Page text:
As a matter of fact, he knew because intuitive learning reaches sudden conclusions without knowing the previous relationships or variables that have led to that resolution. Indeed, your intuition is supported by your experiences, your personality, and the record of your life stored in your subconscious.

Intuitive learning: quick and illogical understanding

Malcolm Gladwell, journalist and renowned author of several books on intelligence, claims that there’s as much value in rational learning that takes months, as in intuitive learning, that emerges in two seconds. The reason is that they’re both related.

After all, even when you act on a hunch when you’re faced with a challenge, you have previous experience that allows you to act in one way or another. Along the same lines, research conducted by the University of Tübingen (Germany) claims that making decisions based on intuition always starts from previous experiences.

Nevertheless, there’s one condition. It’s the fact that every conclusion you reach is the product of your subconscious and isn’t subject to any type of logical or analytical analysis. They’re quick, impulsive, and creative reactions. Remember, your subconscious brain stores lessons and insights from your past experiences.

Therefore, when you learn something quickly, you do so by retrieving similar experiences and thought patterns from your subconscious.

Girl with a surprised face representing that only children are more creative
Children frequently apply intuitive learning.

Children develop intuition at the age of six

In 1976, a study was conducted on the subject of intuitive thinking. It claimed that children experienced intuitive thoughts from the age of six. Indeed, by this age, described by Piaget as the concrete operations stage, children start to demonstrate more organized and logical reasoning.

This is the ideal prelude for intuition to emerge. Because, at this age, children already have a certain life experience, which is added to a slightly more analytical approach. It allows them to intermingle moments of intuitive learning with rational learning. However, there’s another advantage at this age: they possess highly creative minds.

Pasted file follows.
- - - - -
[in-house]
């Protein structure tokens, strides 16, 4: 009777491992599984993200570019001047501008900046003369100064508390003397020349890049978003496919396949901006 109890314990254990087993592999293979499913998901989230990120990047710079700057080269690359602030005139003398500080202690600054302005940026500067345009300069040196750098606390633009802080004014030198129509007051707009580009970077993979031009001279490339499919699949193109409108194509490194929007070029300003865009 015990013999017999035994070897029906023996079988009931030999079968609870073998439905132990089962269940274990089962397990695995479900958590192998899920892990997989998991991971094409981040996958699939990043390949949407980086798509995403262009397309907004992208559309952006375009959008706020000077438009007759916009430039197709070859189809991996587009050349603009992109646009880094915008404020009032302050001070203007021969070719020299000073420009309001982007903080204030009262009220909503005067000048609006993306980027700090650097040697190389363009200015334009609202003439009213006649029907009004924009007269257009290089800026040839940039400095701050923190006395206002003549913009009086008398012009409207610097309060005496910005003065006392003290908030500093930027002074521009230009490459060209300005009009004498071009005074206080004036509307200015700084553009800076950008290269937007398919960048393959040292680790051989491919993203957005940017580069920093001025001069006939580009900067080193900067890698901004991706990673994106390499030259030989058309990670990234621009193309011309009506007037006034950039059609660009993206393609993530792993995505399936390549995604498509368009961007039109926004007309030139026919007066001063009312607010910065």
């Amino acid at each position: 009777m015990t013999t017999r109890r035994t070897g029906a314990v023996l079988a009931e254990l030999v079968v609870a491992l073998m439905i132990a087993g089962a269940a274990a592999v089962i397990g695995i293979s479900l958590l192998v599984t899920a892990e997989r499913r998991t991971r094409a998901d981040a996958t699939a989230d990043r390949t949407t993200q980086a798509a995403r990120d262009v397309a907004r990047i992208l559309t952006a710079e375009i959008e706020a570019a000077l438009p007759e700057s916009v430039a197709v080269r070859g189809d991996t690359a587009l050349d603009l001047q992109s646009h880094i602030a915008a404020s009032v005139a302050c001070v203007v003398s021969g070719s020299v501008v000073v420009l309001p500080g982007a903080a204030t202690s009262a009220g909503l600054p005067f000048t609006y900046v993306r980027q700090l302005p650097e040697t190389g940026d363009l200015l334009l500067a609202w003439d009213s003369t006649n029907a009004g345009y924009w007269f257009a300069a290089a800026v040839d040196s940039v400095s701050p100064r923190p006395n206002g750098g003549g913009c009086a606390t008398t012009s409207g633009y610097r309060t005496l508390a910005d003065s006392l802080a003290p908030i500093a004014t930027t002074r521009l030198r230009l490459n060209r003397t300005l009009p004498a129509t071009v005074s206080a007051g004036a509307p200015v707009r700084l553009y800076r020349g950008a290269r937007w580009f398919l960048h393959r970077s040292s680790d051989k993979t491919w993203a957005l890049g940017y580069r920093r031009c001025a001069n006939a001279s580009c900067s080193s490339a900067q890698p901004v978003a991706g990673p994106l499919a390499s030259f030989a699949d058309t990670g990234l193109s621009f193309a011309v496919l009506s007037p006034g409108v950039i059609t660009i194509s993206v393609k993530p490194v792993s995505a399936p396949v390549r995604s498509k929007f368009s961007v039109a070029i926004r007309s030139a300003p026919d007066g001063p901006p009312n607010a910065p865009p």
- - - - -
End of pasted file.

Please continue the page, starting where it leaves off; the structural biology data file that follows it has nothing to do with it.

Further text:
This means that, between the ages of six and 11, children relate to and explore their environment through an innovative and intuitive mental approach. Learning, deciding, and creating through that sixth sense is something that’ll prove to be immensely useful to them throughout their lives.

All cited sources were thoroughly reviewed by our team to ensure their quality, reliability, currency, and validity. The bibliography of this article was considered reliable and of academic or scientific accuracy.

  • Betsch, T., & Roth, P. (2018). Intuitive thinking. In L. J. Ball & V. A. Thompson (Eds.), The Routledge international handbook of thinking and reasoning (pp. 37–56). Routledge/Taylor & Francis Group.
  • Shiloh, Shoshana & Salton, Efrat & Sharabi, Dana. (2002). Individual differences in rational and intuitive thinking styles as predictors of heuristic responses and framing effects. Personality and Individual Differences – PERS INDIV DIFFER. 32. 415-429. 10.1016/S0191-8869(01)00034-4.
  • Zander, T., Öllinger, M., & Volz, K. G. (2016). Intuition and Insight: Two Processes That Build on Each Other or Fundamentally Differ?. Frontiers in psychology7, 1395.

This text is provided for informational purposes only and does not replace consultation with a professional. If in doubt, consult your specialist.